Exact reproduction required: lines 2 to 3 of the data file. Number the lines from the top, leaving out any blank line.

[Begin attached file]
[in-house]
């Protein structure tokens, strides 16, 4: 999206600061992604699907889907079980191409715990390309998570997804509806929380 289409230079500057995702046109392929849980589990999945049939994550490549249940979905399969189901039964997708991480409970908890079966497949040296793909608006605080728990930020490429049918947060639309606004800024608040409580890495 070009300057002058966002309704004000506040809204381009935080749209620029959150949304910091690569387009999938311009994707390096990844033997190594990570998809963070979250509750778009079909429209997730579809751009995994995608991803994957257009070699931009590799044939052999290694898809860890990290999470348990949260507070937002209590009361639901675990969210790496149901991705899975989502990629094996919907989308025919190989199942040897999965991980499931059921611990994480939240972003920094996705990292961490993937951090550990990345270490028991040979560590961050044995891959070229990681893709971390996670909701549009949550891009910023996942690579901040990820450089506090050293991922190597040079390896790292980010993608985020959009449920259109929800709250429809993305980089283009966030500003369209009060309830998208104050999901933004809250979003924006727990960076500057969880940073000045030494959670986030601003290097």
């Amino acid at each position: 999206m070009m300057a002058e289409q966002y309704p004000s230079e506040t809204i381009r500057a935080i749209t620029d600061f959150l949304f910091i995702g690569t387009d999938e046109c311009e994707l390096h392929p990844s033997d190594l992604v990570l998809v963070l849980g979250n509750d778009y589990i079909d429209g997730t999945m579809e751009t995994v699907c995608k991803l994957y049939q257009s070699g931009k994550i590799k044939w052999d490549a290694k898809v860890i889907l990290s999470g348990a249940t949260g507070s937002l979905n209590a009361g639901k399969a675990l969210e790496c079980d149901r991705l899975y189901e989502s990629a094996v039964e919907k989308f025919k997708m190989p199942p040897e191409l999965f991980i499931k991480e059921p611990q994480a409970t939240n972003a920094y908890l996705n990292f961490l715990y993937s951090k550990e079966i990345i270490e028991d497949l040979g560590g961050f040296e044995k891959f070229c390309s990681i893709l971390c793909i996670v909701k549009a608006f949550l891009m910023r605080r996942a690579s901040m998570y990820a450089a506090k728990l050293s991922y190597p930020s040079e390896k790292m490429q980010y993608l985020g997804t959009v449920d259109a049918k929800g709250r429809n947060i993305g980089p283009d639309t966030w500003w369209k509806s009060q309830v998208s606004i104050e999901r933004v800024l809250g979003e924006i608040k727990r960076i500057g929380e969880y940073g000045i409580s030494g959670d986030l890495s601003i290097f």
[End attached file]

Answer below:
């Protein structure tokens, strides 16, 4: 999206600061992604699907889907079980191409715990390309998570997804509806929380 289409230079500057995702046109392929849980589990999945049939994550490549249940979905399969189901039964997708991480409970908890079966497949040296793909608006605080728990930020490429049918947060639309606004800024608040409580890495 070009300057002058966002309704004000506040809204381009935080749209620029959150949304910091690569387009999938311009994707390096990844033997190594990570998809963070979250509750778009079909429209997730579809751009995994995608991803994957257009070699931009590799044939052999290694898809860890990290999470348990949260507070937002209590009361639901675990969210790496149901991705899975989502990629094996919907989308025919190989199942040897999965991980499931059921611990994480939240972003920094996705990292961490993937951090550990990345270490028991040979560590961050044995891959070229990681893709971390996670909701549009949550891009910023996942690579901040990820450089506090050293991922190597040079390896790292980010993608985020959009449920259109929800709250429809993305980089283009966030500003369209009060309830998208104050999901933004809250979003924006727990960076500057969880940073000045030494959670986030601003290097």
């Amino acid at each position: 999206m070009m300057a002058e289409q966002y309704p004000s230079e506040t809204i381009r500057a935080i749209t620029d600061f959150l949304f910091i995702g690569t387009d999938e046109c311009e994707l390096h392929p990844s033997d190594l992604v990570l998809v963070l849980g979250n509750d778009y589990i079909d429209g997730t999945m579809e751009t995994v699907c995608k991803l994957y049939q257009s070699g931009k994550i590799k044939w052999d490549a290694k898809v860890i889907l990290s999470g348990a249940t949260g507070s937002l979905n209590a009361g639901k399969a675990l969210e790496c079980d149901r991705l899975y189901e989502s990629a094996v039964e919907k989308f025919k997708m190989p199942p040897e191409l999965f991980i499931k991480e059921p611990q994480a409970t939240n972003a920094y908890l996705n990292f961490l715990y993937s951090k550990e079966i990345i270490e028991d497949l040979g560590g961050f040296e044995k891959f070229c390309s990681i893709l971390c793909i996670v909701k549009a608006f949550l891009m910023r605080r996942a690579s901040m998570y990820a450089a506090k728990l050293s991922y190597p930020s040079e390896k790292m490429q980010y993608l985020g997804t959009v449920d259109a049918k929800g709250r429809n947060i993305g980089p283009d639309t966030w500003w369209k509806s009060q309830v998208s606004i104050e999901r933004v800024l809250g979003e924006i608040k727990r960076i500057g929380e969880y940073g000045i409580s030494g959670d986030l890495s601003i290097f």